When It Comes To Elective Surgery, Where You Live Matters
A new study finds wide regional variations in the treatment Medicare patients receive, especially regarding elective procedures.
Reuters: In Elective Surgery, U.S. Doctors In Regions Hold Sway
When it comes to elective surgery in the United States, where patients live and which doctors they see play a big role how they are treated, U.S. researchers said on Thursday. The study of elective procedures among patients over age 65 covered by Medicare, the government health insurance program for the elderly, found wide regional differences in the way U.S. doctors treat patients, suggesting that patient preferences are often being ignored. For example, an elderly woman in Victoria, Texas, who has early breast cancer is seven times more likely to have a mastectomy than a woman living in Muncie, Indiana (Steenhuysen, 2/24).
Star Tribune: Minnesota's Elective Surgery Rates All Over Map
Minnesota has sharp variations in elective surgery rates from one place to another, according to a new report, with heart patients in Detroit Lakes twice as likely as others in the state to have arterial bypasses and men in Bemidji three times as likely to have enlarged prostates removed. The study, released Thursday by the Dartmouth Atlas of Health Care, suggests that doctors may be neglecting patients' preferences and basing surgery decisions on other factors. Rates in small communities, for example, can swing based on the aggressiveness of one doctor. Some have more faith in surgery, while others might be motivated by profits from the procedures (Olson, 2/23).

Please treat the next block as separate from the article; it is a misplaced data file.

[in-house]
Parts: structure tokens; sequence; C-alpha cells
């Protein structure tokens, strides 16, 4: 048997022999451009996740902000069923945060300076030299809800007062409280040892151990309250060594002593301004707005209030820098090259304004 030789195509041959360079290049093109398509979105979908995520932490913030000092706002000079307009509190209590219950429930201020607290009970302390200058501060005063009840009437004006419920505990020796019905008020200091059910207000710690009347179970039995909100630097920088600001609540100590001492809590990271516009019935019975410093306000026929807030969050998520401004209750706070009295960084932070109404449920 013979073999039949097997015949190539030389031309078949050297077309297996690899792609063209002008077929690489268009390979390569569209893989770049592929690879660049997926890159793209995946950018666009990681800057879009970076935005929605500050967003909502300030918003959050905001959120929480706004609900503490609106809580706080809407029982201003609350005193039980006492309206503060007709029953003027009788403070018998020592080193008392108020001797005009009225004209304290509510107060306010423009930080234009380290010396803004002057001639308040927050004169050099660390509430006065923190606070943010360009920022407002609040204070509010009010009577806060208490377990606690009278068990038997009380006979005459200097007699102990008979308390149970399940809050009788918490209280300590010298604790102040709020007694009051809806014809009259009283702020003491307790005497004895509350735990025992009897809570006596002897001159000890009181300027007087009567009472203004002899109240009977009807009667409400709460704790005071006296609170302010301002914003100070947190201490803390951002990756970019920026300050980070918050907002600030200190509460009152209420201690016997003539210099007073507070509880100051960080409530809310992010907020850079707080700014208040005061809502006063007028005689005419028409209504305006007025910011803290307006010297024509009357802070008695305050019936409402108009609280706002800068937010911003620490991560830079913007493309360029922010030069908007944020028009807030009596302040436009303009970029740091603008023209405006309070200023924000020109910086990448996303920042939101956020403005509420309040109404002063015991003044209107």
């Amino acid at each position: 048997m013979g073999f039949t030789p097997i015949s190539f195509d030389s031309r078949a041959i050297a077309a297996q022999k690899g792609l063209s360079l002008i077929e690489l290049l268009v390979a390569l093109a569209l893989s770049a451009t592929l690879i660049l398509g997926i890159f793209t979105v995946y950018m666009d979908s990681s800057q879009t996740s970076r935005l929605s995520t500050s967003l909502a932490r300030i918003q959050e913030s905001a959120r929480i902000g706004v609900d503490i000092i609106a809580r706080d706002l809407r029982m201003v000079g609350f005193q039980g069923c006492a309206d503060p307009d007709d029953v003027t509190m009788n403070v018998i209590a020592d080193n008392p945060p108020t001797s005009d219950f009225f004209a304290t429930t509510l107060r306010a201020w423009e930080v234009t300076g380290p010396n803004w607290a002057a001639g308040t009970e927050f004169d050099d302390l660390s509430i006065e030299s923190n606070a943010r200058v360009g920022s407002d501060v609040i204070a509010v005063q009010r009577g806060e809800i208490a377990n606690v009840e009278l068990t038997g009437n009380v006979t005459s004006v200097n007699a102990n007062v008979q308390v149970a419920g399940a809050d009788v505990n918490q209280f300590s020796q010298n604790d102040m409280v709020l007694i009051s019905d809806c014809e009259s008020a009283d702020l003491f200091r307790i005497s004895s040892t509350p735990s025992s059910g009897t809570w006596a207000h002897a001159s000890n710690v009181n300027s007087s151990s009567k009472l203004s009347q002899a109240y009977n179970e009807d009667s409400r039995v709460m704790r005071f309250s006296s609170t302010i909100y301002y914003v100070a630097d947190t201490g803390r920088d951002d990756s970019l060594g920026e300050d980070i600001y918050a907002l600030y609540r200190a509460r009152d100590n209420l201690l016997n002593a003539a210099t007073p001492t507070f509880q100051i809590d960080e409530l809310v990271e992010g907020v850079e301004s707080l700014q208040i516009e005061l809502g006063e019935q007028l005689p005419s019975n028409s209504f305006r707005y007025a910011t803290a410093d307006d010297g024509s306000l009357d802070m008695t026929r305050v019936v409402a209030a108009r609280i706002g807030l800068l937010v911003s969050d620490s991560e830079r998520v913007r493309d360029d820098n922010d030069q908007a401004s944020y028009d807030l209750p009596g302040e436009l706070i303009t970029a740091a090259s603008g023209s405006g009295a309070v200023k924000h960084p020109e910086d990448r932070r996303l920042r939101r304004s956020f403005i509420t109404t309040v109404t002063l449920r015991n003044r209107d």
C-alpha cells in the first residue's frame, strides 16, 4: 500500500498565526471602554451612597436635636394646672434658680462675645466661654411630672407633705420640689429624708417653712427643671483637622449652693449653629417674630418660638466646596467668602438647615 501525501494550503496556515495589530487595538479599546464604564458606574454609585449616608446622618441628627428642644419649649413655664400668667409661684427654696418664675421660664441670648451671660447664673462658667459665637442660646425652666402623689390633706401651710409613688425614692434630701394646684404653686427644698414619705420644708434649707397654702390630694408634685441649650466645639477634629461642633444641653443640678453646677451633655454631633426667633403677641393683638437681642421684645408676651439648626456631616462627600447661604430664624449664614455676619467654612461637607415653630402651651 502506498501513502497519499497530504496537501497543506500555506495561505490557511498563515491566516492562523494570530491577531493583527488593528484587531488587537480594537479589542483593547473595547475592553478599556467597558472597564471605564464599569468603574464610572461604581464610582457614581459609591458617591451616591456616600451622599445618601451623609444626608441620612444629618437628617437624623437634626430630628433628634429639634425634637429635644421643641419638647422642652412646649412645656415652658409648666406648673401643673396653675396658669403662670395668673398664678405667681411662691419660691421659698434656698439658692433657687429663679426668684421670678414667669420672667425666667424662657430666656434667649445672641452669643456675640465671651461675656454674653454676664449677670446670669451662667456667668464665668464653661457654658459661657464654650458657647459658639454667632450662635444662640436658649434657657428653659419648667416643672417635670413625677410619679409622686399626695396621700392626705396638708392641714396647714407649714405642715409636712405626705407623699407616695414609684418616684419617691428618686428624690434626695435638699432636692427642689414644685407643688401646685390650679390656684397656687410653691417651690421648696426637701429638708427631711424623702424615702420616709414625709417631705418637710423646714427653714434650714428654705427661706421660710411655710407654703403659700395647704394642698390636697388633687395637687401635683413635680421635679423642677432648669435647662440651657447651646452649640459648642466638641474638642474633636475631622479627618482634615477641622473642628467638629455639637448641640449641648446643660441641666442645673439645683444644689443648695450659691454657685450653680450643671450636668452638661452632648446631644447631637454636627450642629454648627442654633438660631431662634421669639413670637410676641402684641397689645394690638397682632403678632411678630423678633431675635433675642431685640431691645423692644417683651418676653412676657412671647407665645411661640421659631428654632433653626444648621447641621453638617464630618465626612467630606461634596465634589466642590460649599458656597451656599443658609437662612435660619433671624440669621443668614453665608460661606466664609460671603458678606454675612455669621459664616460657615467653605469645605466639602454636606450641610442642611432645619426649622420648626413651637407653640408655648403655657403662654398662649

Pioneer Press: Minnesota's Rate Of Five Surgeries Is Higher Than U.S. Average
The study by Dartmouth College researchers looked at 10 types of care where patients sometimes may opt for surgical or nonsurgical treatments. The greatest point of variation came in prostate cancer surgery, with patients in Minnesota using the procedures at a rate 70 percent higher than the national average. The St. Paul area - defined as much of Ramsey and Washington counties with a portion of Dakota County - was tied for the highest rate among some 121 hospital service areas in the state with a score that translated to about 35 extra prostate-cancer surgeries per year (Snowbeck, 2/23).